You could be using the caricature of your favourite movie character or a snippet of your favourite song for the promotion of your business and, as a result, may be held liable for copyright infringement. That is because an artist’s creative work such as their literature, their music, their photographs, or their movies is generally protected by a copyright, a type of intellectual property. If you are the owner of a creative work and want to learn more about your rights, speak with a knowledgeable professional. On the other hand, if you intend to use an artist’s work for commercial use, beware! You don’t want to risk copyright infringement. Here’s how you can avoid it.
If It Isn’t Yours, It Isn’t Yours to Use
If you haven’t conceptualized and created the work you intend to use, you probably shouldn’t use it without consideration, even if you don’t see the ‘copyright’ symbol. For example, if you like an image on the internet and want to use it, you need to look for the licensing and permission details before downloading the image and using it for a commercial purpose. It would also surprise you to learn that many YouTubers have been found infringing on a copyright, thanks to YouTube’s music infringement detection software.
If You Intend to Use It, You Should…
Start Reading! Of course, some creative content generators do want to share their work on their own terms. It is generally beneficial to read the ‘usage rules’ that are mentioned below. Some creators don’t mind letting others use their content for an attribution that links back to them, while others don’t mind letting others use their content for a small fee. The greater the fame and popularity of the content creator, the more expensive and complicated usage becomes. What’s the worst case scenario? You could be left grappling with intellectual property litigation. Talk to an IP lawyer if you have questions.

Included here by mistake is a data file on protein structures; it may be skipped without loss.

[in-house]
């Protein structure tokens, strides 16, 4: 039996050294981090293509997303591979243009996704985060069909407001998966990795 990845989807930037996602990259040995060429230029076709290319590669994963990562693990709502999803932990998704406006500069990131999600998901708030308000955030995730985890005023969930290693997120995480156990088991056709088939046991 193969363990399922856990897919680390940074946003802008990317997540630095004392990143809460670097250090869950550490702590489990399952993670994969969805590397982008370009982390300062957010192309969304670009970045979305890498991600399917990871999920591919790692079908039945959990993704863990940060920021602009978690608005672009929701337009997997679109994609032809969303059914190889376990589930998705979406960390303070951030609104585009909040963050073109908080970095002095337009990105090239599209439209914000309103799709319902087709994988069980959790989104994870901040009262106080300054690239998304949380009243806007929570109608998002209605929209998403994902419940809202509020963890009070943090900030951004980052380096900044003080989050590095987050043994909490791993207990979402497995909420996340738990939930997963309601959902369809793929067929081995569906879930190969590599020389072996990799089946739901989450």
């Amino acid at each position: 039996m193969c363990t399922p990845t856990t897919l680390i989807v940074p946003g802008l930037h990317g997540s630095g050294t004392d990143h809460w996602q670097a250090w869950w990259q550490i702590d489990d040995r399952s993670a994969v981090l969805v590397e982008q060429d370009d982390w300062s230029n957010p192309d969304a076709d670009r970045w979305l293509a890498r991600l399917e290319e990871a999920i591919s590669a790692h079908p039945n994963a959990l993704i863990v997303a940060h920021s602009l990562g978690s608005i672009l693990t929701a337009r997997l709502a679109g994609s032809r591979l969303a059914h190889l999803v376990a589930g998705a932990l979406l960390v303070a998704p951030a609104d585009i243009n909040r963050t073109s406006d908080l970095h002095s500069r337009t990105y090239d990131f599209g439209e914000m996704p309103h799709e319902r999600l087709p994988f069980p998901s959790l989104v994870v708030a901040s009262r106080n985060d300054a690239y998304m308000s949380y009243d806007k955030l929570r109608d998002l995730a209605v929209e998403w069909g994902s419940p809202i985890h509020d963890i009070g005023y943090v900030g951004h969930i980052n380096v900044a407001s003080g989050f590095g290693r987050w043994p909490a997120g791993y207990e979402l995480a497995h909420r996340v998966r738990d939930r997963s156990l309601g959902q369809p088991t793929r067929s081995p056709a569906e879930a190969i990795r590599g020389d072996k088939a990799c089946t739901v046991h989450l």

If You Are Using It Fairly, Just Use It
There is an exception that applies to the requisite copyright infringement laws of most lands – the fair use rule. You can use the work of an artist without prior permission, need for attribution, and payment if your use is considered “fair use”.
You’re using an artist’s work fairly if you are:
- Using an artist’s work for an academic endeavor
- Using an artist’s work for the purpose of parody
- Using segments of an artist’s work to discuss it or critique it
If you are using something from the internet, you can seek out works that are hosted by Creative Commons, where you can use the same version of the work or its modified version with or without a simple attribution, depending on the description provided there.
Are you concerned that you have already infringed upon someone’s copyright? Or are you concerned that someone has infringed upon your existing copyright? Contact us for assistance.